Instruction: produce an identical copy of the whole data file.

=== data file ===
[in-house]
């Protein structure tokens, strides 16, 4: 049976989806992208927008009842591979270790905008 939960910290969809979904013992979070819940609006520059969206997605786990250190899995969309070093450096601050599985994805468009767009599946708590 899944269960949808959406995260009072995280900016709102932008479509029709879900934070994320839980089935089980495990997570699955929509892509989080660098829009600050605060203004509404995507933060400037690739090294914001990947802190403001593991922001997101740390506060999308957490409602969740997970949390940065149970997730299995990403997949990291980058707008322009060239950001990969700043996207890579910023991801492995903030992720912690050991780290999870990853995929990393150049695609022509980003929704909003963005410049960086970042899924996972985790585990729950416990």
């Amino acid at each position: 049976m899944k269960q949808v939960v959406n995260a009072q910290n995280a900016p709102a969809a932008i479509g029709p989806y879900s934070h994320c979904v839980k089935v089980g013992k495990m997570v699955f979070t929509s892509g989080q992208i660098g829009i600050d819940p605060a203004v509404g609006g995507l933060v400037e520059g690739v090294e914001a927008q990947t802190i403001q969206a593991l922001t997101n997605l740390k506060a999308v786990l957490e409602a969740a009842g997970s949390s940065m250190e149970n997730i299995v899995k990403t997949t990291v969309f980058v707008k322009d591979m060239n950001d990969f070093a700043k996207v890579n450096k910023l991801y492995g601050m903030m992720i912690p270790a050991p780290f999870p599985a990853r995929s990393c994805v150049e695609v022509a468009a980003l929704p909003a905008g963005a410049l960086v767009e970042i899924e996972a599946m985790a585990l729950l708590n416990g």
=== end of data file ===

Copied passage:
[in-house]
């Protein structure tokens, strides 16, 4: 049976989806992208927008009842591979270790905008 939960910290969809979904013992979070819940609006520059969206997605786990250190899995969309070093450096601050599985994805468009767009599946708590 899944269960949808959406995260009072995280900016709102932008479509029709879900934070994320839980089935089980495990997570699955929509892509989080660098829009600050605060203004509404995507933060400037690739090294914001990947802190403001593991922001997101740390506060999308957490409602969740997970949390940065149970997730299995990403997949990291980058707008322009060239950001990969700043996207890579910023991801492995903030992720912690050991780290999870990853995929990393150049695609022509980003929704909003963005410049960086970042899924996972985790585990729950416990």
């Amino acid at each position: 049976m899944k269960q949808v939960v959406n995260a009072q910290n995280a900016p709102a969809a932008i479509g029709p989806y879900s934070h994320c979904v839980k089935v089980g013992k495990m997570v699955f979070t929509s892509g989080q992208i660098g829009i600050d819940p605060a203004v509404g609006g995507l933060v400037e520059g690739v090294e914001a927008q990947t802190i403001q969206a593991l922001t997101n997605l740390k506060a999308v786990l957490e409602a969740a009842g997970s949390s940065m250190e149970n997730i299995v899995k990403t997949t990291v969309f980058v707008k322009d591979m060239n950001d990969f070093a700043k996207v890579n450096k910023l991801y492995g601050m903030m992720i912690p270790a050991p780290f999870p599985a990853r995929s990393c994805v150049e695609v022509a468009a980003l929704p909003a905008g963005a410049l960086v767009e970042i899924e996972a599946m985790a585990l729950l708590n416990g």